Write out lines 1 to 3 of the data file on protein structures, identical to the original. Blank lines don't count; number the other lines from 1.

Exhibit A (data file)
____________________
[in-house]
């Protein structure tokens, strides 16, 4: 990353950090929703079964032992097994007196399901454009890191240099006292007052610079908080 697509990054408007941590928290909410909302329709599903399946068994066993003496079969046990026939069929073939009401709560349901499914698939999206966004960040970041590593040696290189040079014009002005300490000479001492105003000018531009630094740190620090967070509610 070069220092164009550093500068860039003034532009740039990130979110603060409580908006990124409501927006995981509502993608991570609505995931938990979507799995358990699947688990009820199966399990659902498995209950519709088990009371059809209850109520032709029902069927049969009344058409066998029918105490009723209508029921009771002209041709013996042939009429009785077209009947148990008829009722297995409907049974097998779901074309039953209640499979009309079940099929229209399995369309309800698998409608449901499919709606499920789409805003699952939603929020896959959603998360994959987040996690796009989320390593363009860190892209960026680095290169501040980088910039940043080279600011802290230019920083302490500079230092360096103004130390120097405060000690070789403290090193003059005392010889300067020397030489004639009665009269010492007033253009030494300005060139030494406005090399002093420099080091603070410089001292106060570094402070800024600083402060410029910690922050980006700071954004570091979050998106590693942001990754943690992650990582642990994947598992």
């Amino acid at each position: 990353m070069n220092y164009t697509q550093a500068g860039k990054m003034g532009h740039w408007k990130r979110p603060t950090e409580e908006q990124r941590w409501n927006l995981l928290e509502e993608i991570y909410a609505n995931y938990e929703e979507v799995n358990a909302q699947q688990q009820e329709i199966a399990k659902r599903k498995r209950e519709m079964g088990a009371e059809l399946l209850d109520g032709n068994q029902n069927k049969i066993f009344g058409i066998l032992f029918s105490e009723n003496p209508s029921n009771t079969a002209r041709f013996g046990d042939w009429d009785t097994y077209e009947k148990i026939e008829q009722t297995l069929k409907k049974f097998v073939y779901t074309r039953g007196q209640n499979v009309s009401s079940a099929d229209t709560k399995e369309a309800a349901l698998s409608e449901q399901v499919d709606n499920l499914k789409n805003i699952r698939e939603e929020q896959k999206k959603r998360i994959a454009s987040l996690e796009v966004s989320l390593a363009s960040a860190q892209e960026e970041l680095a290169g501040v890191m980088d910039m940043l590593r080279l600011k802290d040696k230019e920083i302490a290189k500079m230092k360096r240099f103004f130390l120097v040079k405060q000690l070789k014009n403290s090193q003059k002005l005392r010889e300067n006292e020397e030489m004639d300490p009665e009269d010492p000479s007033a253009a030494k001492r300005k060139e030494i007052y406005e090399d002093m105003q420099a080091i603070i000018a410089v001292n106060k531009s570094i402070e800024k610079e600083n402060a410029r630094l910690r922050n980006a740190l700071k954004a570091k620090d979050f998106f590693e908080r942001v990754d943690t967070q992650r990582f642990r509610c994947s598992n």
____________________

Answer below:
[in-house]
């Protein structure tokens, strides 16, 4: 990353950090929703079964032992097994007196399901454009890191240099006292007052610079908080 697509990054408007941590928290909410909302329709599903399946068994066993003496079969046990026939069929073939009401709560349901499914698939999206966004960040970041590593040696290189040079014009002005300490000479001492105003000018531009630094740190620090967070509610 070069220092164009550093500068860039003034532009740039990130979110603060409580908006990124409501927006995981509502993608991570609505995931938990979507799995358990699947688990009820199966399990659902498995209950519709088990009371059809209850109520032709029902069927049969009344058409066998029918105490009723209508029921009771002209041709013996042939009429009785077209009947148990008829009722297995409907049974097998779901074309039953209640499979009309079940099929229209399995369309309800698998409608449901499919709606499920789409805003699952939603929020896959959603998360994959987040996690796009989320390593363009860190892209960026680095290169501040980088910039940043080279600011802290230019920083302490500079230092360096103004130390120097405060000690070789403290090193003059005392010889300067020397030489004639009665009269010492007033253009030494300005060139030494406005090399002093420099080091603070410089001292106060570094402070800024600083402060410029910690922050980006700071954004570091979050998106590693942001990754943690992650990582642990994947598992």
């Amino acid at each position: 990353m070069n220092y164009t697509q550093a500068g860039k990054m003034g532009h740039w408007k990130r979110p603060t950090e409580e908006q990124r941590w409501n927006l995981l928290e509502e993608i991570y909410a609505n995931y938990e929703e979507v799995n358990a909302q699947q688990q009820e329709i199966a399990k659902r599903k498995r209950e519709m079964g088990a009371e059809l399946l209850d109520g032709n068994q029902n069927k049969i066993f009344g058409i066998l032992f029918s105490e009723n003496p209508s029921n009771t079969a002209r041709f013996g046990d042939w009429d009785t097994y077209e009947k148990i026939e008829q009722t297995l069929k409907k049974f097998v073939y779901t074309r039953g007196q209640n499979v009309s009401s079940a099929d229209t709560k399995e369309a309800a349901l698998s409608e449901q399901v499919d709606n499920l499914k789409n805003i699952r698939e939603e929020q896959k999206k959603r998360i994959a454009s987040l996690e796009v966004s989320l390593a363009s960040a860190q892209e960026e970041l680095a290169g501040v890191m980088d910039m940043l590593r080279l600011k802290d040696k230019e920083i302490a290189k500079m230092k360096r240099f103004f130390l120097v040079k405060q000690l070789k014009n403290s090193q003059k002005l005392r010889e300067n006292e020397e030489m004639d300490p009665e009269d010492p000479s007033a253009a030494k001492r300005k060139e030494i007052y406005e090399d002093m105003q420099a080091i603070i000018a410089v001292n106060k531009s570094i402070e800024k610079e600083n402060a410029r630094l910690r922050n980006a740190l700071k954004a570091k620090d979050f998106f590693e908080r942001v990754d943690t967070q992650r990582f642990r509610c994947s598992n």